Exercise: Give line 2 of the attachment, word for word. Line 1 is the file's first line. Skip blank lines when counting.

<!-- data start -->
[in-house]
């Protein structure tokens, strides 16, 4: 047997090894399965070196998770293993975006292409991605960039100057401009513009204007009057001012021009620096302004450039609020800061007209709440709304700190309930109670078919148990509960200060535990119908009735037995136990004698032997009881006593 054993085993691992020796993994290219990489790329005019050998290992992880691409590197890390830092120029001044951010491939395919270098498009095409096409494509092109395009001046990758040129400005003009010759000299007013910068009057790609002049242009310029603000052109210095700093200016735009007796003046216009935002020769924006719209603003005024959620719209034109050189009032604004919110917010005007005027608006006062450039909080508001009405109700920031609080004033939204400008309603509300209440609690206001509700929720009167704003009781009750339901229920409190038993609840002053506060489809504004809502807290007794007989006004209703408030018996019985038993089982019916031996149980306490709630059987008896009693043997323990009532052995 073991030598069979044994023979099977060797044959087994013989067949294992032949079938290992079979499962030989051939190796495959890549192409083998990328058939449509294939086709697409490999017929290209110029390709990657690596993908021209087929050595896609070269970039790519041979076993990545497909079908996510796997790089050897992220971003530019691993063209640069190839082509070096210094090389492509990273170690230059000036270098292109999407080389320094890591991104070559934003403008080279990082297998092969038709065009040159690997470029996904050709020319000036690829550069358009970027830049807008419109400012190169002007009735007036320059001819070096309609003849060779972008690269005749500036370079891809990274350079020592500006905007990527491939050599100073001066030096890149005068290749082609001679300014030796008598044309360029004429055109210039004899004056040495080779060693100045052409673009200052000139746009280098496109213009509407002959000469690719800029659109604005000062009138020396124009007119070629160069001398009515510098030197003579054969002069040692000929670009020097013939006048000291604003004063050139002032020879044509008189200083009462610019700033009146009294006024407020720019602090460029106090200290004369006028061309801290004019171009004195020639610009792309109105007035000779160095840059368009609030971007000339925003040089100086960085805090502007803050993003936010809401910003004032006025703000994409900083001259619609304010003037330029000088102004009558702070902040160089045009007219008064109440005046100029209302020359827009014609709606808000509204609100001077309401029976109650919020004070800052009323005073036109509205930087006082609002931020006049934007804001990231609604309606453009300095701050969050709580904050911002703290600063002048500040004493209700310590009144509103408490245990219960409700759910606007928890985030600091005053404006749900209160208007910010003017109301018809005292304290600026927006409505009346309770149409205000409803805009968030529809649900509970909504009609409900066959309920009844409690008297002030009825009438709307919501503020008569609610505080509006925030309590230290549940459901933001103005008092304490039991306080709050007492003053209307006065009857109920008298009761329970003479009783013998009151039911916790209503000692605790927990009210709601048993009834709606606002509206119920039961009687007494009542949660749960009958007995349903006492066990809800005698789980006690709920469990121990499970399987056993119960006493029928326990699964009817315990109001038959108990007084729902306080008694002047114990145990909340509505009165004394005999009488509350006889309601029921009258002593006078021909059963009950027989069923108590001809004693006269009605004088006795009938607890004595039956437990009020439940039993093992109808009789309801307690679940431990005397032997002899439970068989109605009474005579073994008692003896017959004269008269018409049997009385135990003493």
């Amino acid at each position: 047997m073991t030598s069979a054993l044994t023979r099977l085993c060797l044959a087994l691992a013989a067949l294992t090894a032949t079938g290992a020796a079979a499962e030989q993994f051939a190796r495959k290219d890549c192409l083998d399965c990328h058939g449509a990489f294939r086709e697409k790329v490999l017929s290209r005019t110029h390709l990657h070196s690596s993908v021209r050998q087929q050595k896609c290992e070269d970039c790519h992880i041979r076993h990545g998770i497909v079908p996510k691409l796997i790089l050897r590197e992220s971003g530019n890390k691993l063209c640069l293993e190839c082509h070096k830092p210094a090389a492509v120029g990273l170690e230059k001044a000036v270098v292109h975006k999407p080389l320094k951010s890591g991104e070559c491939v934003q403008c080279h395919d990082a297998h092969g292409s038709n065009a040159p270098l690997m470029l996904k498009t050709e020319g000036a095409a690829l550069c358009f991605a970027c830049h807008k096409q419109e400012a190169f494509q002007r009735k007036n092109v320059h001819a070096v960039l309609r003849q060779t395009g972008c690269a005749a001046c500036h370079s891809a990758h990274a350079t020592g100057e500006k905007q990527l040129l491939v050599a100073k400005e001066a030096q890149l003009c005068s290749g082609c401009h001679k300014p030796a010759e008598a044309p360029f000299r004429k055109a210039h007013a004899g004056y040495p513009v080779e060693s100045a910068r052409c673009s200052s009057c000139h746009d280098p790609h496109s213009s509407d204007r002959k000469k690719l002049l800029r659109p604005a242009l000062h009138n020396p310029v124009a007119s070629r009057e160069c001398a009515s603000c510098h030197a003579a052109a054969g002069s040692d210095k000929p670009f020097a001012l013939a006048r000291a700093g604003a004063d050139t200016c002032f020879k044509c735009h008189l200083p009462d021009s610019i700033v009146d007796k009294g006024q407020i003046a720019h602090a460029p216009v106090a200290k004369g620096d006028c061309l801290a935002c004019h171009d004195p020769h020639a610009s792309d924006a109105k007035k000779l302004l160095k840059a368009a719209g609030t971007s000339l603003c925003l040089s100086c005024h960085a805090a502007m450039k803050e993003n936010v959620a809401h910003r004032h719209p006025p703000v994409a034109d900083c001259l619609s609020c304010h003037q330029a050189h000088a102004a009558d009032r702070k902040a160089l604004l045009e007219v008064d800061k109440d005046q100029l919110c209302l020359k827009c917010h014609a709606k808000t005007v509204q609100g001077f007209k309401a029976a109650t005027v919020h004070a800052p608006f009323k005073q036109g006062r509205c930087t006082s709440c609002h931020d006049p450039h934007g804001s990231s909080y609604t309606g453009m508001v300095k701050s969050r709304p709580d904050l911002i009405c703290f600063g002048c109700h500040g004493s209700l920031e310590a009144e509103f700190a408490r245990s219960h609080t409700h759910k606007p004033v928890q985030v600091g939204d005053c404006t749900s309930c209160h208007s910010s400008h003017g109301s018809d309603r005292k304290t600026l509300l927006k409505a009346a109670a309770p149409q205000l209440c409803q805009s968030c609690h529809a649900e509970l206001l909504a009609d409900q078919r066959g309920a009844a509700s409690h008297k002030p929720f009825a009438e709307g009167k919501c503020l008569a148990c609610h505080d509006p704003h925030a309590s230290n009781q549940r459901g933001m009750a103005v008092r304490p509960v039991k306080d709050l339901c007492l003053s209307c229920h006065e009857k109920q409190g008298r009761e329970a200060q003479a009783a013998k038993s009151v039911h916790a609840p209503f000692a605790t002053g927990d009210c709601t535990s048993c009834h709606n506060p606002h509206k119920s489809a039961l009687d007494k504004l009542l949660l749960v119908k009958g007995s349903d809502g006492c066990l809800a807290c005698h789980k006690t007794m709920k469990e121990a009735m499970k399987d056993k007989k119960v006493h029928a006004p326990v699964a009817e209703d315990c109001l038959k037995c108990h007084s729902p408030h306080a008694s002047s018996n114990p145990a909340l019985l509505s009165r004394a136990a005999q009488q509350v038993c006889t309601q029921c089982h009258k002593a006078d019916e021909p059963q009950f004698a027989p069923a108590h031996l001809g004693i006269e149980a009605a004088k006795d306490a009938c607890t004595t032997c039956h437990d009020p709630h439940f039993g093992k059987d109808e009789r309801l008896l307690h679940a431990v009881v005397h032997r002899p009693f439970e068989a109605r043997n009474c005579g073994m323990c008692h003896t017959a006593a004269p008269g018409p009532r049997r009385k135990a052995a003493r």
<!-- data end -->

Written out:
């Protein structure tokens, strides 16, 4: 047997090894399965070196998770293993975006292409991605960039100057401009513009204007009057001012021009620096302004450039609020800061007209709440709304700190309930109670078919148990509960200060535990119908009735037995136990004698032997009881006593 054993085993691992020796993994290219990489790329005019050998290992992880691409590197890390830092120029001044951010491939395919270098498009095409096409494509092109395009001046990758040129400005003009010759000299007013910068009057790609002049242009310029603000052109210095700093200016735009007796003046216009935002020769924006719209603003005024959620719209034109050189009032604004919110917010005007005027608006006062450039909080508001009405109700920031609080004033939204400008309603509300209440609690206001509700929720009167704003009781009750339901229920409190038993609840002053506060489809504004809502807290007794007989006004209703408030018996019985038993089982019916031996149980306490709630059987008896009693043997323990009532052995 073991030598069979044994023979099977060797044959087994013989067949294992032949079938290992079979499962030989051939190796495959890549192409083998990328058939449509294939086709697409490999017929290209110029390709990657690596993908021209087929050595896609070269970039790519041979076993990545497909079908996510796997790089050897992220971003530019691993063209640069190839082509070096210094090389492509990273170690230059000036270098292109999407080389320094890591991104070559934003403008080279990082297998092969038709065009040159690997470029996904050709020319000036690829550069358009970027830049807008419109400012190169002007009735007036320059001819070096309609003849060779972008690269005749500036370079891809990274350079020592500006905007990527491939050599100073001066030096890149005068290749082609001679300014030796008598044309360029004429055109210039004899004056040495080779060693100045052409673009200052000139746009280098496109213009509407002959000469690719800029659109604005000062009138020396124009007119070629160069001398009515510098030197003579054969002069040692000929670009020097013939006048000291604003004063050139002032020879044509008189200083009462610019700033009146009294006024407020720019602090460029106090200290004369006028061309801290004019171009004195020639610009792309109105007035000779160095840059368009609030971007000339925003040089100086960085805090502007803050993003936010809401910003004032006025703000994409900083001259619609304010003037330029000088102004009558702070902040160089045009007219008064109440005046100029209302020359827009014609709606808000509204609100001077309401029976109650919020004070800052009323005073036109509205930087006082609002931020006049934007804001990231609604309606453009300095701050969050709580904050911002703290600063002048500040004493209700310590009144509103408490245990219960409700759910606007928890985030600091005053404006749900209160208007910010003017109301018809005292304290600026927006409505009346309770149409205000409803805009968030529809649900509970909504009609409900066959309920009844409690008297002030009825009438709307919501503020008569609610505080509006925030309590230290549940459901933001103005008092304490039991306080709050007492003053209307006065009857109920008298009761329970003479009783013998009151039911916790209503000692605790927990009210709601048993009834709606606002509206119920039961009687007494009542949660749960009958007995349903006492066990809800005698789980006690709920469990121990499970399987056993119960006493029928326990699964009817315990109001038959108990007084729902306080008694002047114990145990909340509505009165004394005999009488509350006889309601029921009258002593006078021909059963009950027989069923108590001809004693006269009605004088006795009938607890004595039956437990009020439940039993093992109808009789309801307690679940431990005397032997002899439970068989109605009474005579073994008692003896017959004269008269018409049997009385135990003493």